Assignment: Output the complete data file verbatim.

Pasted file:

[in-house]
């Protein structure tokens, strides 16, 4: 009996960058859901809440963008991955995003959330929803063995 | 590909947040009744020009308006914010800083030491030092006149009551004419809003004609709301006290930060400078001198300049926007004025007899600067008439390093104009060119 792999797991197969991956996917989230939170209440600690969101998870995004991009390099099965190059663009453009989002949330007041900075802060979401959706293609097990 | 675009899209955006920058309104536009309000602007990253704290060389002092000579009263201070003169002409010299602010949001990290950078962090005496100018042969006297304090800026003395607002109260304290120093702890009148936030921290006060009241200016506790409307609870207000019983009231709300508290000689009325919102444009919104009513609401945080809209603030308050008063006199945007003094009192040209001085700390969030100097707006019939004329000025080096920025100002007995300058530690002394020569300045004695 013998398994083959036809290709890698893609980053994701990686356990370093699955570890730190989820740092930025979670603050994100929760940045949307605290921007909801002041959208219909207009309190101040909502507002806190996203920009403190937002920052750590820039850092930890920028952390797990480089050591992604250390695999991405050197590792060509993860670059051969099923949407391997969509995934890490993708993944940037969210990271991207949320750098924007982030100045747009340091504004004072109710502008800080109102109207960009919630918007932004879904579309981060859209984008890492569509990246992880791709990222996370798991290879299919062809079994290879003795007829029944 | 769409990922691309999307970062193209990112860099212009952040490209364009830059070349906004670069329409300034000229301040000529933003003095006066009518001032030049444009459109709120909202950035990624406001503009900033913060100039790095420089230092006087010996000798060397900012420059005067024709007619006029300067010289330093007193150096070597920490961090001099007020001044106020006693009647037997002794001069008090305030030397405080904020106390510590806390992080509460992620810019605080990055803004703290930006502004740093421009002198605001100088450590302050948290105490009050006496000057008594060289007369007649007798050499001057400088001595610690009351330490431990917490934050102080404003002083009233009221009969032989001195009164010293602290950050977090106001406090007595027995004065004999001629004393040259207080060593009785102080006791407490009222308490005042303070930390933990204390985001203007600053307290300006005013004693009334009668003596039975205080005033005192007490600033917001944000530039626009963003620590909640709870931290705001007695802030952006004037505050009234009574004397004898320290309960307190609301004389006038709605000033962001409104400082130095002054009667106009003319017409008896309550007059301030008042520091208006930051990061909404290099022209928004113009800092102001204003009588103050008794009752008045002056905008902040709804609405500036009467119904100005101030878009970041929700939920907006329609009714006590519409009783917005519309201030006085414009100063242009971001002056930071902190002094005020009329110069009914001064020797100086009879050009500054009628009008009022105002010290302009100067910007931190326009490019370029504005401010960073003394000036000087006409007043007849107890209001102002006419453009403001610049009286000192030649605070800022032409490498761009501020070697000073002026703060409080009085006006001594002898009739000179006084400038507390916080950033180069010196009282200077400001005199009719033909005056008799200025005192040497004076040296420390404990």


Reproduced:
[in-house]
């Protein structure tokens, strides 16, 4: 009996960058859901809440963008991955995003959330929803063995 | 590909947040009744020009308006914010800083030491030092006149009551004419809003004609709301006290930060400078001198300049926007004025007899600067008439390093104009060119 792999797991197969991956996917989230939170209440600690969101998870995004991009390099099965190059663009453009989002949330007041900075802060979401959706293609097990 | 675009899209955006920058309104536009309000602007990253704290060389002092000579009263201070003169002409010299602010949001990290950078962090005496100018042969006297304090800026003395607002109260304290120093702890009148936030921290006060009241200016506790409307609870207000019983009231709300508290000689009325919102444009919104009513609401945080809209603030308050008063006199945007003094009192040209001085700390969030100097707006019939004329000025080096920025100002007995300058530690002394020569300045004695 013998398994083959036809290709890698893609980053994701990686356990370093699955570890730190989820740092930025979670603050994100929760940045949307605290921007909801002041959208219909207009309190101040909502507002806190996203920009403190937002920052750590820039850092930890920028952390797990480089050591992604250390695999991405050197590792060509993860670059051969099923949407391997969509995934890490993708993944940037969210990271991207949320750098924007982030100045747009340091504004004072109710502008800080109102109207960009919630918007932004879904579309981060859209984008890492569509990246992880791709990222996370798991290879299919062809079994290879003795007829029944 | 769409990922691309999307970062193209990112860099212009952040490209364009830059070349906004670069329409300034000229301040000529933003003095006066009518001032030049444009459109709120909202950035990624406001503009900033913060100039790095420089230092006087010996000798060397900012420059005067024709007619006029300067010289330093007193150096070597920490961090001099007020001044106020006693009647037997002794001069008090305030030397405080904020106390510590806390992080509460992620810019605080990055803004703290930006502004740093421009002198605001100088450590302050948290105490009050006496000057008594060289007369007649007798050499001057400088001595610690009351330490431990917490934050102080404003002083009233009221009969032989001195009164010293602290950050977090106001406090007595027995004065004999001629004393040259207080060593009785102080006791407490009222308490005042303070930390933990204390985001203007600053307290300006005013004693009334009668003596039975205080005033005192007490600033917001944000530039626009963003620590909640709870931290705001007695802030952006004037505050009234009574004397004898320290309960307190609301004389006038709605000033962001409104400082130095002054009667106009003319017409008896309550007059301030008042520091208006930051990061909404290099022209928004113009800092102001204003009588103050008794009752008045002056905008902040709804609405500036009467119904100005101030878009970041929700939920907006329609009714006590519409009783917005519309201030006085414009100063242009971001002056930071902190002094005020009329110069009914001064020797100086009879050009500054009628009008009022105002010290302009100067910007931190326009490019370029504005401010960073003394000036000087006409007043007849107890209001102002006419453009403001610049009286000192030649605070800022032409490498761009501020070697000073002026703060409080009085006006001594002898009739000179006084400038507390916080950033180069010196009282200077400001005199009719033909005056008799200025005192040497004076040296420390404990």